Seattle's Richard Sherman said he was surprised officials didn't know if a hold in the end zone was reviewable last Sunday at Tampa Bay.

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Whatever criticism might sometimes be lobbed at Seahawks cornerback Richard Sherman, he can’t be accused of not knowing the rules of the game.

Recall that after the Buffalo game, it was Sherman who took to social media to remind people that his hit on a Bills’ receiver on the final play was perfectly legal.

Sunday, it was left to Sherman to remind the officials that a second-quarter play when Frank Clark drew a holding call in the end zone might just be a safety for Seattle.

Initially, referee Bill Vinovich began marking the ball half the distance to the goal line. Sherman, though, helped remind the refs that holding in the end zone was now a play that could be reviewed.

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The Seahawks challenged the play and eventually got the ruling they wanted, with officials deciding it was a hold in the end zone and a safety for Seattle.

Sherman said he knew immediately the play could be reviewed even if, he said, some of the officials did not.

“It’s important to know it so you know what applies and you know what you can and can’t do out there,’’ he said. “So many nuanced rules that refs don’t even know half the time, because most of the refs on that play didn’t know we could challenge the play. The only one who knew was the white hat (the referee). That’s kind of ridiculous. We deal with that on a week in, week out basis, just calling New York. What if you got five games going on and five games calling New York at the same time? It doesn’t make sense. You can simplify that but of course they won’t, because you have people who’ve never played the game writing the rules for a game they’ve never played and they have no idea how it works.”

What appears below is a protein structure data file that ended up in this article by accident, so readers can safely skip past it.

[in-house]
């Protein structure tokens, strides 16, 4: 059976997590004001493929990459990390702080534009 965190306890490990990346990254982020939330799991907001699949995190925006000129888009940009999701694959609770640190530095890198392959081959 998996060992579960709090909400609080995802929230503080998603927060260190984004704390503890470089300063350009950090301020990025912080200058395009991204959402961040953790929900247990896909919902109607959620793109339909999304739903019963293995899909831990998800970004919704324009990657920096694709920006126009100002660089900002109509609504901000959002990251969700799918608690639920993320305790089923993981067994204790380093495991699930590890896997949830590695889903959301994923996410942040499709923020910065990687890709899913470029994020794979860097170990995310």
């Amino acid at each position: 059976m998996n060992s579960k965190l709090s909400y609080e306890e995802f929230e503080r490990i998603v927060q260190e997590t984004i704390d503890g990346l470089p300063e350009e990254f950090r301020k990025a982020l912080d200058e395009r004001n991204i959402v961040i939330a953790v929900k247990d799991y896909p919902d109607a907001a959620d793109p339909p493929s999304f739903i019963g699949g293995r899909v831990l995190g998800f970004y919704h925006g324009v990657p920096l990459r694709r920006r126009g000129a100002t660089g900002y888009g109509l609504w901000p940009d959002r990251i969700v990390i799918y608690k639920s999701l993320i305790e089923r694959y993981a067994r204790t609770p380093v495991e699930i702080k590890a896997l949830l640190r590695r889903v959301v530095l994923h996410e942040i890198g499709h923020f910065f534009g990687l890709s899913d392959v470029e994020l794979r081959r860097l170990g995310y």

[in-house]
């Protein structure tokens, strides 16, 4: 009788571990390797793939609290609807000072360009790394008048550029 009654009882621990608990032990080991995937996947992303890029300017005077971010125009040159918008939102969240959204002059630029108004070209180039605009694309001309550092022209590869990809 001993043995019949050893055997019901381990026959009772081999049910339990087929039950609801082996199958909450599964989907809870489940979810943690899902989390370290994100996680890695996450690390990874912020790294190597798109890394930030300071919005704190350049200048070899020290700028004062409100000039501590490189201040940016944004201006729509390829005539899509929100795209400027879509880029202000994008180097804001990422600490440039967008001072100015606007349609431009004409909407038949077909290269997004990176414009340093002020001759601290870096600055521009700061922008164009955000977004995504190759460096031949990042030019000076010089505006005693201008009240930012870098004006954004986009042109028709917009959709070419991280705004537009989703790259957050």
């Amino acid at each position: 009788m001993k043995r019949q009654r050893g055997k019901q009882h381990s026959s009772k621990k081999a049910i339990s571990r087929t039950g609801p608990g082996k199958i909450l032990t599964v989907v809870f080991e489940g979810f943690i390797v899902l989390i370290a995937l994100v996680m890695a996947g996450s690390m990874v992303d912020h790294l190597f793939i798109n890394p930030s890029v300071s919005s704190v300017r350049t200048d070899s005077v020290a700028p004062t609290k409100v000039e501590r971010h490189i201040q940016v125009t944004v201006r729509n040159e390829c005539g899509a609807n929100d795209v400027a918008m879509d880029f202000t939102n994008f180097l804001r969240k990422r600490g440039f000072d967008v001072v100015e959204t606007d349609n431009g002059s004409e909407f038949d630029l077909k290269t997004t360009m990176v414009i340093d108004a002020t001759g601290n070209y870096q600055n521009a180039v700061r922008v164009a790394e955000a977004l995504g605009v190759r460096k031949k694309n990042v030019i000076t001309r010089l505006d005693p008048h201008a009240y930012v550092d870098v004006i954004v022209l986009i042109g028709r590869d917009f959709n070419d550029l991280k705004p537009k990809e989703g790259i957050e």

Sherman said he initially noticed the hold while looking at the big screen.

“I saw it on the replay,’’ he said. “I didn’t see it in real time because I was covering on the other side of the field, but yeah. Once we looked up and then he flew the flag, where they threw the flag was the spot of the foul. He threw the flag in the end zone so we were kind of like, anytime you see a ref go pick up his flag and toss it a little further, it’s because he’s getting it to the spot of the foul. So they throw the flag at the spot of the foul, so the spot of the foul was in the end zone. So I think he kind of messed it up initially and wanted to get it right.”

Sherman said the first official he talked to said it was not a reviewable play (it was a play added to the reviewable list only this season)

“He said it’s not reviewable,’’ Sherman said. “Well the other ref that we were talking to said he didn’t think this was reviewable, I think they’re going to send him back. I was like, ‘Well he just told me it was, and I told you guys what he told me, so I hope he gives us a break if it’s not because he told me it was.’”

Holds are only reviewable if they result in a potential score, as that one did.

“It wasn’t a scoring play until we made it a scoring play, because it wasn’t a safety until we suggested it was a safety,’’ Sherman said. “It’s not like they called it a safety, because then it would be a reviewable scoring play. They didn’t call it a safety so it’s not reviewable.”

But that eventually got sorted out by Vinovich.

“I just asked him what could we do,’’ Sherman said. “He said we could challenge it. He said you can’t challenge a penalty but you can challenge a spot on the field that had happened. Once he said that, I just ran and made sure Pete (Carroll) knew, because I don’t think Pete knew he could challenge it. Pete threw the flag.”

The play made it 14-2 in the second quarter and the Seahawks then scored a field goal on the following possession, with the play resulting in all the points Seattle scored in the game.